Antarctic example#

We will visualize the Antractic sea ice in September 2021. In general, the Antarctic sea ice extent reaches maximum in September, so you will be able to see the maximum sea ice extent.

# Query Antarctic ATL20 data using earthaccess (September)
Query = earthaccess.granule_query().concept_id(
).temporal("2021-09-01 T10:00:00", "2021-09-30 T23:00:00"
).bounding_box(-180, -90, 180, -60)

granules = Query.get()
[Collection: {'EntryTitle': 'ATLAS/ICESat-2 L3B Daily and Monthly Gridded Sea Ice Freeboard V003'}
 Spatial coverage: {'HorizontalSpatialDomain': {'Geometry': {'BoundingRectangles': [{'WestBoundingCoordinate': -179.999992, 'EastBoundingCoordinate': 179.999999, 'NorthBoundingCoordinate': -53.516075, 'SouthBoundingCoordinate': -78.481569}]}}}
 Temporal coverage: {'RangeDateTime': {'BeginningDateTime': '2021-09-01T01:52:44.289Z', 'EndingDateTime': '2021-10-01T00:18:47.822Z'}}
 Size(MB): 2.6486663818359375
 Data: ['']]
# Open file
files =
 Opening 1 granules, approx size: 0.0 GB
<File-like object S3FileSystem, nsidc-cumulus-prod-protected/ATLAS/ATL20/003/2021/ATL20-02_20210901005050_10601201_003_01.h5>
# Read h5 file
with h5py.File(files[0],'r') as f:
    mean_fb = f['monthly']['mean_fb'][:]
    mean_fb[mean_fb > 1000] = np.nan
    # ATL20 is 25 km grid data
    lat = f['grid_lat'][:] # Latitude
    lon = f['grid_lon'][:] # Longitude
    # Spatial reference: NSIDC Sea Ice Polar Stereographic South (EPSG:3412)
    x = f['grid_x'][:]
    y = f['grid_y'][:]
    xx, yy = np.meshgrid(x, y)
fig=plt.figure(figsize=(6, 6))

# Use the in-built northpolarstereo to visualize (true scale latitude is from NSIDC polar stereographic)
ax = plt.axes(projection = ccrs.SouthPolarStereo(central_longitude=0, true_scale_latitude = -70))

pm  = ax.pcolormesh(xx ,yy, mean_fb, vmin = 0, vmax = 0.8)
ax.coastlines('10m', linewidth = 0.5) # add coastline
# Add gridline
gl = ax.gridlines(crs=ccrs.PlateCarree(), draw_labels=True,
                  linewidth=1, color='lightgrey', alpha=0.5, linestyle='--')

clb = plt.colorbar(pm, ax = ax, shrink = 0.4)
clb.set_label('Sea ice freeboard (m)', rotation = 270, fontsize = 11, va = 'bottom')

Arctic example#

For the Arctic, we will visualize sea ice freeboard map in March 2021.

Query = earthaccess.granule_query().concept_id(
).temporal("2021-03-01 T10:00:00", "2021-03-30 T23:00:00"
).bounding_box(-180, 60, 180, 90)

granules = Query.get()

files =

with h5py.File(files[0],'r') as f:
    mean_fb = f['monthly']['mean_fb'][:]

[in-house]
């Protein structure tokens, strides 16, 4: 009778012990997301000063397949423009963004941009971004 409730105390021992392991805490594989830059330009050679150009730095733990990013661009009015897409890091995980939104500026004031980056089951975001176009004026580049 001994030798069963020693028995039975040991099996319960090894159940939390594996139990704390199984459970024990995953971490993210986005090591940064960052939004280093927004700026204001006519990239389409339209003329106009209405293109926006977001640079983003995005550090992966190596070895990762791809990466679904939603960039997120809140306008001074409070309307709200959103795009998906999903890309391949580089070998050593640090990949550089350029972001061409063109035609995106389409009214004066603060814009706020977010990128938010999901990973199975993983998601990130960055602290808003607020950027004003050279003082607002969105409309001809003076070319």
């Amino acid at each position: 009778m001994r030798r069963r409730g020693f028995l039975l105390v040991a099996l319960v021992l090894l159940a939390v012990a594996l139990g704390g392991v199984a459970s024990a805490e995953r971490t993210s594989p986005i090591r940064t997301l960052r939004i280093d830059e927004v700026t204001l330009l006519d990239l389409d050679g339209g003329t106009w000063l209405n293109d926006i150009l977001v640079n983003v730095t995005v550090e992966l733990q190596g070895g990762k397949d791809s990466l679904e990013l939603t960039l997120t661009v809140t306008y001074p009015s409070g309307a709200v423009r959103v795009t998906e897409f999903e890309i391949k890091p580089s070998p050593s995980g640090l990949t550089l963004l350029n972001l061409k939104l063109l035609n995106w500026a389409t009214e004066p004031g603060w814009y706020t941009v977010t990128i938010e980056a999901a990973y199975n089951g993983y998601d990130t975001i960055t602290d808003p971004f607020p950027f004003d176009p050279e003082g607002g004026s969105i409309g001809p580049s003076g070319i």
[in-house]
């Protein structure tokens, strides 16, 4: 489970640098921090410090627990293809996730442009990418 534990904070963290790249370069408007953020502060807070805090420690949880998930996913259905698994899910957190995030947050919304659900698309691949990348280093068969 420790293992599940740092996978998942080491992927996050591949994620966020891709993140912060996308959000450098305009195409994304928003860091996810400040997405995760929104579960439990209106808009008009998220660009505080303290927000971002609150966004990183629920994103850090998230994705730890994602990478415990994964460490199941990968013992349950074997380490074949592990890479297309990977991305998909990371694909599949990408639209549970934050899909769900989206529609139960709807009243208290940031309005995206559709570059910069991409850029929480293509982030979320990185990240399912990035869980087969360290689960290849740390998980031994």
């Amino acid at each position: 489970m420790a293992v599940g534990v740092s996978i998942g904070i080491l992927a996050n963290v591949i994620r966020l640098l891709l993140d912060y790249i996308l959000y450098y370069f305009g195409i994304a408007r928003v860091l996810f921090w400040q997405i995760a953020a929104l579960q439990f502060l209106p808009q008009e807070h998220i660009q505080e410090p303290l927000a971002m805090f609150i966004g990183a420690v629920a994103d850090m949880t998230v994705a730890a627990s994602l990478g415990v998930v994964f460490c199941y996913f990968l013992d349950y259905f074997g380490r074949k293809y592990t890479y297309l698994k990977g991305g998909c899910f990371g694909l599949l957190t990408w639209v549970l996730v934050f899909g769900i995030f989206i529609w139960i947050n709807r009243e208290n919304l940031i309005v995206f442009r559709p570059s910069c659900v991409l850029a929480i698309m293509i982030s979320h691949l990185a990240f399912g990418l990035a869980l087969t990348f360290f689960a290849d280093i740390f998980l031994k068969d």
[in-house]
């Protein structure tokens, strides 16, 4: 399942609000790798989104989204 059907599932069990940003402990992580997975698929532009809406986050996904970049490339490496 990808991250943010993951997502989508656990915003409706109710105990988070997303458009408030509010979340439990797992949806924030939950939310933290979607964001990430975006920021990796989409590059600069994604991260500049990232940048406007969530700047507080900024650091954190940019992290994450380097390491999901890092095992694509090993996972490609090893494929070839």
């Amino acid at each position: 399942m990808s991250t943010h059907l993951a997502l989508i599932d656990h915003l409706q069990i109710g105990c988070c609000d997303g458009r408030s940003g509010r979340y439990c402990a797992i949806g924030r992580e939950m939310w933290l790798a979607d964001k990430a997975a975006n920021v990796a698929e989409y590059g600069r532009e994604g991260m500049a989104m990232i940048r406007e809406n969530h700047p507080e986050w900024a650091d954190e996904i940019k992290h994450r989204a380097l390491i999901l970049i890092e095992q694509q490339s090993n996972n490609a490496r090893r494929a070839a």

mean_fb[mean_fb > 1000] = np.nan

    lat = f['grid_lat'][:]
    lon = f['grid_lon'][:]
    # Spatial reference: NSIDC Sea Ice Polar Stereographic North (EPSG:3411)
    x = f['grid_x'][:]
    y = f['grid_y'][:]
    xx, yy = np.meshgrid(x, y)
 Opening 1 granules, approx size: 0.0 GB
fig=plt.figure(figsize=(6, 6))
# Use the in-built northpolarstereo to visualize (true scale latitude is from NSIDC polar stereographic)
ax = plt.axes(projection = ccrs.NorthPolarStereo(central_longitude=-45, true_scale_latitude = 70))

pm  = ax.pcolormesh(xx ,yy, mean_fb, vmin = 0, vmax = 0.8)
ax.coastlines('10m', linewidth = 0.5)

gl = ax.gridlines(crs=ccrs.PlateCarree(), draw_labels=True,
                  linewidth=1, color='lightgrey', alpha=0.5, linestyle='--')
clb = plt.colorbar(pm, ax = ax, shrink = 0.4)
clb.set_label('Sea ice freeboard (m)', rotation = 270, fontsize = 11, va = 'bottom')

πŸ’‘ Do it yourself!#

Let’s visualize the griddged freeboard for another month.

Helpful references#

  • Kwok, R., Markus, T., Kurtz, N. T., Petty, A. A., Neumann, T. A., Farrell, S. L., et al. (2019). Surface height and sea ice freeboard of the Arctic Ocean from ICESat-2: Characteristics and early results. Journal of Geophysical Research: Oceans, 124, 6942–6959. LINK

  • Petty, A. A., Bagnardi, M., Kurtz, N. T., Tilling, R., Fons, S., Armitage, T., et al. (2021). Assessment of ICESat-2 sea ice surface classification with Sentinel-2 imagery: Implications for freeboard and new estimates of lead and floe geometry. Earth and Space Science, 8, e2020EA001491. LINK

  • Petty, A. A., Kurtz, N. T., Kwok, R., Markus, T., & Neumann, T. A. (2020). Winter Arctic sea ice thickness from ICESat-2 freeboards. Journal of Geophysical Research: Oceans, 125, e2019JC015764. LINK

Credited by Younghyun Koo (